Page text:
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Apr 11, 2019

Tesla falls on report of Panasonic gigafactory expansion freeze

Tesla changes pricing strategy again

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Tesla Inc. (TSLA.O) slumped after Nikkei reported the electric carmaker and Panasonic Corp. (PCRFY.PK) are suspending plans to expand the capacity of their US$4.5 billion U.S. plant in the face of uncertain demand for electric vehicles.

The pair had intended to raise capacity at the gigafactory near Reno, Nevada, by about 50 per cent by 2020 but financial problems forced a re-think, the newspaper said without citing its sources. Panasonic also intends to suspend planned investment in Tesla’s battery and electric vehicle plant in Shanghai, and instead provide technical support and a small number of batteries from the existing gigafactory, the newspaper reported.

“Panasonic will study additional investments over 35 GWh in collaboration with Tesla,” the Japanese company told Bloomberg News in response to the report.

Tesla declined as much as 4.7 per cent to US$263.20 in pre-market U.S. trading. The stock has lost 17 per cent this year.

RECORD DROP

A record drop Tesla in deliveries during the March quarter has stoked concerns about slackening demand for the Model 3, the company’s newest and least-expensive car. In the U.S., electric-car subsidies shrank while the company has struggled to quickly get the cars to consumers in China and Europe. While co-founder Elon Musk reiterated a forecast for 360,000 to 400,000 vehicle deliveries in 2019, investors remain cautious given its history of missing ambitious projections.

“The environment for Tesla is getting tougher and there are question marks on Tesla’s ability to deliver sustainable profits,” said Sven Diermeier, a Frankfurt-based analyst at Independent Research GmbH. “Other major manufacturers are readying their own electric lineups, and are able to cross-finance battery cars with the higher returns from combustion-engine cars.”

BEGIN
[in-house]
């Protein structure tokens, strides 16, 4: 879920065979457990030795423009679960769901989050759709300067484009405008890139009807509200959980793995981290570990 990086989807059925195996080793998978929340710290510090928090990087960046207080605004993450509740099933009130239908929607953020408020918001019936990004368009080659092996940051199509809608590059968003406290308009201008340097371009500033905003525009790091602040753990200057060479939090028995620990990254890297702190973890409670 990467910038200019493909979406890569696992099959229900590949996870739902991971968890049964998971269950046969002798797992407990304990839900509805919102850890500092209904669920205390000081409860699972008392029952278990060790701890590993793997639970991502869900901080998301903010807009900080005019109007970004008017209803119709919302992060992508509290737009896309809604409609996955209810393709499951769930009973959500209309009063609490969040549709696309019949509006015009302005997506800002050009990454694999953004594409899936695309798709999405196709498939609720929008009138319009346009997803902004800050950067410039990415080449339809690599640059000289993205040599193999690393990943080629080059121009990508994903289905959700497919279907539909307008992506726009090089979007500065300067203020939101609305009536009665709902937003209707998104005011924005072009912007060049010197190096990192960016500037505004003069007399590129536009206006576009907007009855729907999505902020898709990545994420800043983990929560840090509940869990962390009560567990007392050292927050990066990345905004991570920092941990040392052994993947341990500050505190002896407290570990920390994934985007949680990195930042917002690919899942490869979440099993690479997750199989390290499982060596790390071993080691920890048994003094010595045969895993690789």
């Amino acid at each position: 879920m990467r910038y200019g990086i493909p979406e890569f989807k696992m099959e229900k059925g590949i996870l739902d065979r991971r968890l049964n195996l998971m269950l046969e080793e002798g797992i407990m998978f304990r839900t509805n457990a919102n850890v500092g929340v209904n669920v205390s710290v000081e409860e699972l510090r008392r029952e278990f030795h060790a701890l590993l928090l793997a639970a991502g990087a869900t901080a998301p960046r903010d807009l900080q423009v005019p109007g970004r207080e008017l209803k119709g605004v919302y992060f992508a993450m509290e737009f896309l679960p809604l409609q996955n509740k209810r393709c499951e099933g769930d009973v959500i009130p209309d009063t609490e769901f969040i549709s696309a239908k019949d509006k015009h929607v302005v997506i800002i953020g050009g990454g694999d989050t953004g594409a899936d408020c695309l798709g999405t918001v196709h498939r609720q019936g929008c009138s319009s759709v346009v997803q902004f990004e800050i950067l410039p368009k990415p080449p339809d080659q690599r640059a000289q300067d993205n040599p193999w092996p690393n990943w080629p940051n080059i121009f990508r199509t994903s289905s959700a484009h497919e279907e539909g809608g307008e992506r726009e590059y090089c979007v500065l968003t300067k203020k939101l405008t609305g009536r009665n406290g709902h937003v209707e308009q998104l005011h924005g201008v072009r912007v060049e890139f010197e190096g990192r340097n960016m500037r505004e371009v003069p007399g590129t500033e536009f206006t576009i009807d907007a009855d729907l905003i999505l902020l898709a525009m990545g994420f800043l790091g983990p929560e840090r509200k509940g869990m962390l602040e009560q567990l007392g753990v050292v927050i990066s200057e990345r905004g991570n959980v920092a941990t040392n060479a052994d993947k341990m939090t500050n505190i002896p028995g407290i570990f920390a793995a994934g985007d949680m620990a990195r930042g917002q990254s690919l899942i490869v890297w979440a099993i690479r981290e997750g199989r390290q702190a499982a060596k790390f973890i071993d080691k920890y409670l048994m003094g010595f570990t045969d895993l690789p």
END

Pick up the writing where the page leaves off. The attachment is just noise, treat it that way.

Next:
Tesla’s financial strength has been a concern for investors. The company had to pay off a US$920 million convertible bond in February, which ate into the about US$3.7 billion of cash and equivalents it held at the end of last year. Musk had warned the manufacturer would probably would lose money during the just-ended first quarter, and the carmaker has a US$566 million note coming due in November. Tesla has said it has enough money to pay off debt obligations with cash flow.

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A Tesla spokesman wasn’t immediately able to comment on the decision to freeze spending.

The Model 3 has been available in the U.S. since 2017, though sales there have slowed with the removal of some tax incentives, and the company has struggled to get the car quickly into Europe and China. In the March quarter, Tesla delivered 63,000 vehicles, down from 90,966 in the final three months of 2018.

Panasonic President Kazuhiro Tsuga’s bet on Tesla has also been a source of concern as the carmaker went through what Musk called “production hell” ramping up output of the Model 3 last year. While production at the gigafactory in Nevada has improved and sales have climbed, the business has yet to become a major contributor to earnings.